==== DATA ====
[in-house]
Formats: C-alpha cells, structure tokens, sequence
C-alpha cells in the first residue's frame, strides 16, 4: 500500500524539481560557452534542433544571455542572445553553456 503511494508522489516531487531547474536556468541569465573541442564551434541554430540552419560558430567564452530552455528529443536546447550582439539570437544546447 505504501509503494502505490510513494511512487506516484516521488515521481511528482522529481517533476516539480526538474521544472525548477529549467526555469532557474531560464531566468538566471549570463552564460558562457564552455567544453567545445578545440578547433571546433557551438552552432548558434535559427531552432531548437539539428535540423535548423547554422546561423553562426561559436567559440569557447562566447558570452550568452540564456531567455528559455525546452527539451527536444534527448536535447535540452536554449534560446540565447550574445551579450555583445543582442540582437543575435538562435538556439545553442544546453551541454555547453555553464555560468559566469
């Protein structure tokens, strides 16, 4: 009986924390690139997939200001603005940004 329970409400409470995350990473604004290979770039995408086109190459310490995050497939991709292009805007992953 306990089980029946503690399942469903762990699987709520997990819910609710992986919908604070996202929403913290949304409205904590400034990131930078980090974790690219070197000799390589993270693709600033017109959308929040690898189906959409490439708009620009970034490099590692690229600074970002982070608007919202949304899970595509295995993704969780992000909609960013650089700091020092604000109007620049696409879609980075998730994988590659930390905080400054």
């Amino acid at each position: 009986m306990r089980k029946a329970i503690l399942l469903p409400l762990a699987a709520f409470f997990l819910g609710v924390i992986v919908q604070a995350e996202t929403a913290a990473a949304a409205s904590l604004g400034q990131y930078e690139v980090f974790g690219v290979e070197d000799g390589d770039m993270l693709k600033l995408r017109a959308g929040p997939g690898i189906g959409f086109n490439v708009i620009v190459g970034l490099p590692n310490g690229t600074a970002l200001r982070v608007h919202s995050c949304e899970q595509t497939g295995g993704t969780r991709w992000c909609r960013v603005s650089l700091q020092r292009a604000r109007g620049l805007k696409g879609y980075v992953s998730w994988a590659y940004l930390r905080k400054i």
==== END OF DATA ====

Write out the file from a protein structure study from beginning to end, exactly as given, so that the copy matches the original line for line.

[in-house]
Formats: C-alpha cells, structure tokens, sequence
C-alpha cells in the first residue's frame, strides 16, 4: 500500500524539481560557452534542433544571455542572445553553456 503511494508522489516531487531547474536556468541569465573541442564551434541554430540552419560558430567564452530552455528529443536546447550582439539570437544546447 505504501509503494502505490510513494511512487506516484516521488515521481511528482522529481517533476516539480526538474521544472525548477529549467526555469532557474531560464531566468538566471549570463552564460558562457564552455567544453567545445578545440578547433571546433557551438552552432548558434535559427531552432531548437539539428535540423535548423547554422546561423553562426561559436567559440569557447562566447558570452550568452540564456531567455528559455525546452527539451527536444534527448536535447535540452536554449534560446540565447550574445551579450555583445543582442540582437543575435538562435538556439545553442544546453551541454555547453555553464555560468559566469
């Protein structure tokens, strides 16, 4: 009986924390690139997939200001603005940004 329970409400409470995350990473604004290979770039995408086109190459310490995050497939991709292009805007992953 306990089980029946503690399942469903762990699987709520997990819910609710992986919908604070996202929403913290949304409205904590400034990131930078980090974790690219070197000799390589993270693709600033017109959308929040690898189906959409490439708009620009970034490099590692690229600074970002982070608007919202949304899970595509295995993704969780992000909609960013650089700091020092604000109007620049696409879609980075998730994988590659930390905080400054």
């Amino acid at each position: 009986m306990r089980k029946a329970i503690l399942l469903p409400l762990a699987a709520f409470f997990l819910g609710v924390i992986v919908q604070a995350e996202t929403a913290a990473a949304a409205s904590l604004g400034q990131y930078e690139v980090f974790g690219v290979e070197d000799g390589d770039m993270l693709k600033l995408r017109a959308g929040p997939g690898i189906g959409f086109n490439v708009i620009v190459g970034l490099p590692n310490g690229t600074a970002l200001r982070v608007h919202s995050c949304e899970q595509t497939g295995g993704t969780r991709w992000c909609r960013v603005s650089l700091q020092r292009a604000r109007g620049l805007k696409g879609y980075v992953s998730w994988a590659y940004l930390r905080k400054i």